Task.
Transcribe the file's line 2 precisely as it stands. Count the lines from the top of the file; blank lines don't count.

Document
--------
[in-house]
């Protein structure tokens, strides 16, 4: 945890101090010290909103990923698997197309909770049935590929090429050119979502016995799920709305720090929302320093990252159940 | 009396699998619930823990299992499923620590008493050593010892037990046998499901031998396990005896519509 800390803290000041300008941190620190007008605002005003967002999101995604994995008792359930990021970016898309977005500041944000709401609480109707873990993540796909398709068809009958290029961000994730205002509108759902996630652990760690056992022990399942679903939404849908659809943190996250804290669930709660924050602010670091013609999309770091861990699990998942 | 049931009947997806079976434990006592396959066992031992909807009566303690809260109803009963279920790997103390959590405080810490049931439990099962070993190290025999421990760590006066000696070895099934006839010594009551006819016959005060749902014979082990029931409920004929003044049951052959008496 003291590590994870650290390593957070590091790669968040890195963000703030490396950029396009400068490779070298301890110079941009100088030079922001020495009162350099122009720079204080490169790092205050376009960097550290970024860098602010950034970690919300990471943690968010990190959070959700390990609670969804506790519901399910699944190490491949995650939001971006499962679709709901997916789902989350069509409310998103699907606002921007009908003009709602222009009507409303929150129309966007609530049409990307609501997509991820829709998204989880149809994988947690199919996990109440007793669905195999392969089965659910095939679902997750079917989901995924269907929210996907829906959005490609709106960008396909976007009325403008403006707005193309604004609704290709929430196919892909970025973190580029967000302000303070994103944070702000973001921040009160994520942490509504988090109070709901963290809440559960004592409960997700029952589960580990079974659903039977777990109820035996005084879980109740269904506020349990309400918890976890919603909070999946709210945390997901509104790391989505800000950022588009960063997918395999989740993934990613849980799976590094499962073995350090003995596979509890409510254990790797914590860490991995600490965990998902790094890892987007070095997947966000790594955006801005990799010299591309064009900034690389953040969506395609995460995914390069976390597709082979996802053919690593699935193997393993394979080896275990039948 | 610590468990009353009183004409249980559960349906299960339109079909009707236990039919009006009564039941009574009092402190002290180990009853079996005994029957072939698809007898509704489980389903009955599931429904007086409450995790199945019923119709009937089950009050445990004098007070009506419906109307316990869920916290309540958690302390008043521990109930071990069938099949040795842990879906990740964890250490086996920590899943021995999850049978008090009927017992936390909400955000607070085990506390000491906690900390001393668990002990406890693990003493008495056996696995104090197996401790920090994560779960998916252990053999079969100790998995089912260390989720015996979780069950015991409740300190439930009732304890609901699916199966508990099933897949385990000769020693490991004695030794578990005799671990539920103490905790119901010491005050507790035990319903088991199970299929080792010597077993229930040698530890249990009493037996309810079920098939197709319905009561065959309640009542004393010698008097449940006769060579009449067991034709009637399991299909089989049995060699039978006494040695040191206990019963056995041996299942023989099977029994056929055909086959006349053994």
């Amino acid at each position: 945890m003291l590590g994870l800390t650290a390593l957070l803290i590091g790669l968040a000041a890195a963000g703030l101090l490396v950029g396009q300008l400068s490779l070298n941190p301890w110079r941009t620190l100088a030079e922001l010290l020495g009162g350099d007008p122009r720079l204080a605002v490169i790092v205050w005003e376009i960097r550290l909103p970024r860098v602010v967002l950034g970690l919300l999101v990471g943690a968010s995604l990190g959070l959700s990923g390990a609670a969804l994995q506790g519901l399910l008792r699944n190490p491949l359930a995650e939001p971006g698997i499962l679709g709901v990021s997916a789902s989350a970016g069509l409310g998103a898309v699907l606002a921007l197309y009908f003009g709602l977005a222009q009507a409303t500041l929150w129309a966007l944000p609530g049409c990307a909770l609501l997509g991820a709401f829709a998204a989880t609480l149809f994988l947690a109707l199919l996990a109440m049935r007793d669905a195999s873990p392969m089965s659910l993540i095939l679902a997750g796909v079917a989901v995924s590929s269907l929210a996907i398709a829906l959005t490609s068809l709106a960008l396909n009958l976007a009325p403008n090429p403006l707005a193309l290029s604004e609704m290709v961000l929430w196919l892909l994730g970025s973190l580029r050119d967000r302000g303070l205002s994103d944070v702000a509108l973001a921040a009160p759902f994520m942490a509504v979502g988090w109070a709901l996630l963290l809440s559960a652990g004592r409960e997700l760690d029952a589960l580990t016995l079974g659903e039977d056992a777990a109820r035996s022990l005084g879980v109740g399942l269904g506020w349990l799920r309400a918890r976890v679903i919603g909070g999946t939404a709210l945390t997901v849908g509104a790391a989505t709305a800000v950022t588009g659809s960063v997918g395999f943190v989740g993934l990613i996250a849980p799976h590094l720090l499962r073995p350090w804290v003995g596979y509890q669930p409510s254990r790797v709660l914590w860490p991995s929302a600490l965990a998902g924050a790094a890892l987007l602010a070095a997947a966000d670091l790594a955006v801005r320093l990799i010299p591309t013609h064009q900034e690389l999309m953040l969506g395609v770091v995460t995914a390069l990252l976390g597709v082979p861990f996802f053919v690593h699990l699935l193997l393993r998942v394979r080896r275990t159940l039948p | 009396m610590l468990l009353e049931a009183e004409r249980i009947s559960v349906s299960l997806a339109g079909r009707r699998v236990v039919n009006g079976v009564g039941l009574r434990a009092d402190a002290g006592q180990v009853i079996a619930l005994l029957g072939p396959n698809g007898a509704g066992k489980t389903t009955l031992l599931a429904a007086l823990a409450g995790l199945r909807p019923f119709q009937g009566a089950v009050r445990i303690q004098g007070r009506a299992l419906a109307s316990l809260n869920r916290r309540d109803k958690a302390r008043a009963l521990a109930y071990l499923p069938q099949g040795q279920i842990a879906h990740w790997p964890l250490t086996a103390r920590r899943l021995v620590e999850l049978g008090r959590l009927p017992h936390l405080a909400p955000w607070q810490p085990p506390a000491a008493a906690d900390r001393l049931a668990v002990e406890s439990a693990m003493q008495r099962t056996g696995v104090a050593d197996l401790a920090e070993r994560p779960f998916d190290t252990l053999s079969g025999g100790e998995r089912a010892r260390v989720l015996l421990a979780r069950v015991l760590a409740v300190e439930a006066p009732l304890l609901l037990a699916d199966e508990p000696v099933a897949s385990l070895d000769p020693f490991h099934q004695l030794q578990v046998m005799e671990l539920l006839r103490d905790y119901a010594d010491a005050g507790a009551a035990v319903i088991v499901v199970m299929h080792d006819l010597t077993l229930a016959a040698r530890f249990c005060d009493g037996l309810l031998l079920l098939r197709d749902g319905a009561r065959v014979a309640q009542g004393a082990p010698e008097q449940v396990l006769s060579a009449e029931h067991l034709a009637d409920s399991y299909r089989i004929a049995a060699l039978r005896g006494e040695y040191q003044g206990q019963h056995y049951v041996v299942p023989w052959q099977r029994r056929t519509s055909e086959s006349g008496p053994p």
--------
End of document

């Protein structure tokens, strides 16, 4: 945890101090010290909103990923698997197309909770049935590929090429050119979502016995799920709305720090929302320093990252159940 | 009396699998619930823990299992499923620590008493050593010892037990046998499901031998396990005896519509 800390803290000041300008941190620190007008605002005003967002999101995604994995008792359930990021970016898309977005500041944000709401609480109707873990993540796909398709068809009958290029961000994730205002509108759902996630652990760690056992022990399942679903939404849908659809943190996250804290669930709660924050602010670091013609999309770091861990699990998942 | 049931009947997806079976434990006592396959066992031992909807009566303690809260109803009963279920790997103390959590405080810490049931439990099962070993190290025999421990760590006066000696070895099934006839010594009551006819016959005060749902014979082990029931409920004929003044049951052959008496 003291590590994870650290390593957070590091790669968040890195963000703030490396950029396009400068490779070298301890110079941009100088030079922001020495009162350099122009720079204080490169790092205050376009960097550290970024860098602010950034970690919300990471943690968010990190959070959700390990609670969804506790519901399910699944190490491949995650939001971006499962679709709901997916789902989350069509409310998103699907606002921007009908003009709602222009009507409303929150129309966007609530049409990307609501997509991820829709998204989880149809994988947690199919996990109440007793669905195999392969089965659910095939679902997750079917989901995924269907929210996907829906959005490609709106960008396909976007009325403008403006707005193309604004609704290709929430196919892909970025973190580029967000302000303070994103944070702000973001921040009160994520942490509504988090109070709901963290809440559960004592409960997700029952589960580990079974659903039977777990109820035996005084879980109740269904506020349990309400918890976890919603909070999946709210945390997901509104790391989505800000950022588009960063997918395999989740993934990613849980799976590094499962073995350090003995596979509890409510254990790797914590860490991995600490965990998902790094890892987007070095997947966000790594955006801005990799010299591309064009900034690389953040969506395609995460995914390069976390597709082979996802053919690593699935193997393993394979080896275990039948 | 610590468990009353009183004409249980559960349906299960339109079909009707236990039919009006009564039941009574009092402190002290180990009853079996005994029957072939698809007898509704489980389903009955599931429904007086409450995790199945019923119709009937089950009050445990004098007070009506419906109307316990869920916290309540958690302390008043521990109930071990069938099949040795842990879906990740964890250490086996920590899943021995999850049978008090009927017992936390909400955000607070085990506390000491906690900390001393668990002990406890693990003493008495056996696995104090197996401790920090994560779960998916252990053999079969100790998995089912260390989720015996979780069950015991409740300190439930009732304890609901699916199966508990099933897949385990000769020693490991004695030794578990005799671990539920103490905790119901010491005050507790035990319903088991199970299929080792010597077993229930040698530890249990009493037996309810079920098939197709319905009561065959309640009542004393010698008097449940006769060579009449067991034709009637399991299909089989049995060699039978006494040695040191206990019963056995041996299942023989099977029994056929055909086959006349053994």